Date of Completion
Debra A. Kendall
Physiology and Neurobiology
Medical Pharmacology | Medicinal and Pharmaceutical Chemistry
Putative cannabinoid receptor 2 (CB2)-selective agonists were identified from a library of commercially available compounds via inhibition of cAMP accumulation in high throughput screening. Binding affinity and receptor subtype selectivity were assessed using heterologous competition binding assays against the known cannabinoid orthosteric ligand CP55940. Test compounds ASX0152383 and CSC003141 preferentially bound to CB2, with no detection of binding to CB1 up to 1 mM. CMB038865 exhibited nearly 100-fold selectivity for CB1 over CB2, while CZ000026 bound non-preferentially to both receptors in the low micromolar range. To determine the extent of G protein coupling, GTPγS binding assays were performed. Dose-dependent increases in binding of the nonhydrolyzable GTP analog to Gα subunits were induced by all test compounds. G protein-mediated MAPK signaling downstream of high affinity compounds was assessed by measuring ERK1/2 phosphorylation in the presence and absence of pertussis toxin (PTX). Activation induced by ASX015283 agonism at CB2 resulted in ERK 1/2 phosphorylation which was abrogated by PTX, indicating Gi/o protein-dependence. Interestingly, CMB038865 agonism at CB1 resulted in low levels of ERK phosphorylation and signaling was not abrogated by PTX. However, CMB038865 agonism at CB2 resulted in robust levels of ERK phosphorylation in a PTX-sensitive manner, indicative of Gi/o protein-dependent signaling. These results indicate CMB038865 is a partially selective CB1 agonist potentially biased towards G protein signaling pathways, while ASX015283 and CSC003141 are CB2-selective agonists that may possess therapeutic potential for the treatment of chronic pain and inflammation without the psychoactive effects concomitant with activation of CB1 receptors in the central nervous system.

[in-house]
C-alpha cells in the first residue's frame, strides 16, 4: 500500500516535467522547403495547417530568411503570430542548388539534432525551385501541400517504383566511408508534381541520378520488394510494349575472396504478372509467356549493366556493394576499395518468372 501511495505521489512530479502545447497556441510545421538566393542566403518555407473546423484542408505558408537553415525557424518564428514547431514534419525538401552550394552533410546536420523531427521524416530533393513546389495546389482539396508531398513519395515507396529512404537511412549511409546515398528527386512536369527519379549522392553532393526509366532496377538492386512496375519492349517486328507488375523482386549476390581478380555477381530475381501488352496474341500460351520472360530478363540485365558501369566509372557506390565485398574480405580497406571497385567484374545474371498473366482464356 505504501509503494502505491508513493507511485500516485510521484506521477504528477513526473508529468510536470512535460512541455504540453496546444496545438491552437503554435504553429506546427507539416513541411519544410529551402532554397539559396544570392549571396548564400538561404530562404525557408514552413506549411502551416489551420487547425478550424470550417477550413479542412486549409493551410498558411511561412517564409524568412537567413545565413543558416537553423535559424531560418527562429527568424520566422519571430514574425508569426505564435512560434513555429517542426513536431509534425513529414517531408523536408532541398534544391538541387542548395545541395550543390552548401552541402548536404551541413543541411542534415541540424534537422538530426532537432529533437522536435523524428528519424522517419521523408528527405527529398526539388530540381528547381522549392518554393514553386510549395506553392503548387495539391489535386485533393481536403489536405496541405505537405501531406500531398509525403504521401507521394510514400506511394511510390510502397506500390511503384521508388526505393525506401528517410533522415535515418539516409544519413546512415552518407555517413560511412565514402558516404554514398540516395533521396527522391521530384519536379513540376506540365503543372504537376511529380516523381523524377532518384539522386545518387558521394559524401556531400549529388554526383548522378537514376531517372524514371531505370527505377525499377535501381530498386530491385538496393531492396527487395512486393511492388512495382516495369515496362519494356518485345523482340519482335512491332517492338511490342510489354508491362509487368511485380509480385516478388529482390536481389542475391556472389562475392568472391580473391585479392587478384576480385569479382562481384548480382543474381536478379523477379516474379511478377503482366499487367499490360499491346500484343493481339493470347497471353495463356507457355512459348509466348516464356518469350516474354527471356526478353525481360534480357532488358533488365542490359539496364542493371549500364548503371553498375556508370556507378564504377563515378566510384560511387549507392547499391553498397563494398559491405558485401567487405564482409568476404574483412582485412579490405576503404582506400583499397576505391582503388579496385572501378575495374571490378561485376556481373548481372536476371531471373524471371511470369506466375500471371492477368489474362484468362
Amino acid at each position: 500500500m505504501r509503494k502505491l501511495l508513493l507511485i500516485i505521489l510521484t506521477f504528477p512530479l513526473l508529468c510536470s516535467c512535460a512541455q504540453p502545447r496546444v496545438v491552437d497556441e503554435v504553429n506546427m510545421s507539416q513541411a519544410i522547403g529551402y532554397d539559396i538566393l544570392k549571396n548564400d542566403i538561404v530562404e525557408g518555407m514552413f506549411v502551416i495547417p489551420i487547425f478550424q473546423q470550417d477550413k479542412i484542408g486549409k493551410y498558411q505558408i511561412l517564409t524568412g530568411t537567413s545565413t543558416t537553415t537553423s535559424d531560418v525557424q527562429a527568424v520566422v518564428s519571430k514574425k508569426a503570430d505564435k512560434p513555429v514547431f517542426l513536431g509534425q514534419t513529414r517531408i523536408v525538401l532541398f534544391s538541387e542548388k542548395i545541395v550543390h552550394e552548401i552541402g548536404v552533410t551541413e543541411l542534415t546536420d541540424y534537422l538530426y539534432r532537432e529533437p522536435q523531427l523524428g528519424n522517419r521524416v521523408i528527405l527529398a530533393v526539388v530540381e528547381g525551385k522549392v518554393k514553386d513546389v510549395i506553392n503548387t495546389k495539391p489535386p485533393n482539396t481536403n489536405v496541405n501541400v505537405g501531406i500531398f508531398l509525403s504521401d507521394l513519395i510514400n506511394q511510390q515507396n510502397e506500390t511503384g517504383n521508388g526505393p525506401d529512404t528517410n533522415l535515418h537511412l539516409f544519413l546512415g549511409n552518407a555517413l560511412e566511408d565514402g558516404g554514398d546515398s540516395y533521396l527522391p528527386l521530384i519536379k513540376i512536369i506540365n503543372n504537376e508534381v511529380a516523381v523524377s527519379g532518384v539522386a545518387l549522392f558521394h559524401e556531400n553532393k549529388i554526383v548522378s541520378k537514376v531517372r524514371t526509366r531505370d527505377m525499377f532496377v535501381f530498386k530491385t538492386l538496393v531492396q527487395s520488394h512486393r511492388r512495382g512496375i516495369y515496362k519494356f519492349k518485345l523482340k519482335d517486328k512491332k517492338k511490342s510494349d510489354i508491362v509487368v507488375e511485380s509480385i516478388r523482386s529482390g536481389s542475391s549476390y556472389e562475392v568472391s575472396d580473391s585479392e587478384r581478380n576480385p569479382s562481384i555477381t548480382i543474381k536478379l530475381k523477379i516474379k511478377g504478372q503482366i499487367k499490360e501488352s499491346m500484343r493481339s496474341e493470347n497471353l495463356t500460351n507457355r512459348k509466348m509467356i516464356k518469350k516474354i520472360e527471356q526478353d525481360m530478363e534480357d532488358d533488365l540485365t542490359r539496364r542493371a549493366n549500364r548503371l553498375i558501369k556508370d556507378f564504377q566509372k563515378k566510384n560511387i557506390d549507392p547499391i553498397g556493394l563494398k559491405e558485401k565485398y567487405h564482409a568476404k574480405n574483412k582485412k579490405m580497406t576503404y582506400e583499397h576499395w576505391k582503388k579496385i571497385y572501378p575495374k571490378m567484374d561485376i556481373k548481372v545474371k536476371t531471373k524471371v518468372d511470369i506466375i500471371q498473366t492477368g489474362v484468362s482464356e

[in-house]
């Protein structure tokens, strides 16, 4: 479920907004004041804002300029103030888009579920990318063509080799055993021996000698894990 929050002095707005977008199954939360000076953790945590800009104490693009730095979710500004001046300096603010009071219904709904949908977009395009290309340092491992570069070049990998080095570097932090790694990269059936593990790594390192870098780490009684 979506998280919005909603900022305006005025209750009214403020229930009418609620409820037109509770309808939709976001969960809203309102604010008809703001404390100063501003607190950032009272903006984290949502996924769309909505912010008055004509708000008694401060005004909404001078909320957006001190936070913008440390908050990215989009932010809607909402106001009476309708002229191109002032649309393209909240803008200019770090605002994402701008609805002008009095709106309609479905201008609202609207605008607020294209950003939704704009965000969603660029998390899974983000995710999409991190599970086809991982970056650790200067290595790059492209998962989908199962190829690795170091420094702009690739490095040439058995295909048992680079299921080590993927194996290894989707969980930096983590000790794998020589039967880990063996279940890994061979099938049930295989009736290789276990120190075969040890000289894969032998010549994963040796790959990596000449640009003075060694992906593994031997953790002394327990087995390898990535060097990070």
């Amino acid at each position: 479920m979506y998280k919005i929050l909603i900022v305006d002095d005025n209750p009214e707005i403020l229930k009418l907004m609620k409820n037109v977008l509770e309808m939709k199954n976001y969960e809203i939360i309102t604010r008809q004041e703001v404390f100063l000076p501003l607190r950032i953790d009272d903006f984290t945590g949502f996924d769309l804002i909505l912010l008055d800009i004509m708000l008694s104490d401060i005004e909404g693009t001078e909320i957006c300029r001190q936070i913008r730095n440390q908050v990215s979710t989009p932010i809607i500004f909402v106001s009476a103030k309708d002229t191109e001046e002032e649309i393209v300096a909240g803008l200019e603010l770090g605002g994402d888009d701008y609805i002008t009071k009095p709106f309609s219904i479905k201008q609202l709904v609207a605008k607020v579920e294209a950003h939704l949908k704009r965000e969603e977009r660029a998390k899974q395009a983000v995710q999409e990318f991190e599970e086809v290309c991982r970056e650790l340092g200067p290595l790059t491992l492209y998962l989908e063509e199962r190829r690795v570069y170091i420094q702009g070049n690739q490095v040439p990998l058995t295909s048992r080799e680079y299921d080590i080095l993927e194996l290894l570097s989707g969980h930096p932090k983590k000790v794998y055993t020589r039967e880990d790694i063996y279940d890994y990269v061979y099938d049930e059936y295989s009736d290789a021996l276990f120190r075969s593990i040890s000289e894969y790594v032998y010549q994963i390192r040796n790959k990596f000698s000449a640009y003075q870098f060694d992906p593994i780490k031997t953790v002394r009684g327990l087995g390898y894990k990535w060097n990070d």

Hine, Ashley M., "Characterization of Novel Cannabinoid Receptor 2-Selective Agonists at the Biochemical and Cellular Levels: Leads for Therapeutic Agents" (2017). Honors Scholar Theses. 516.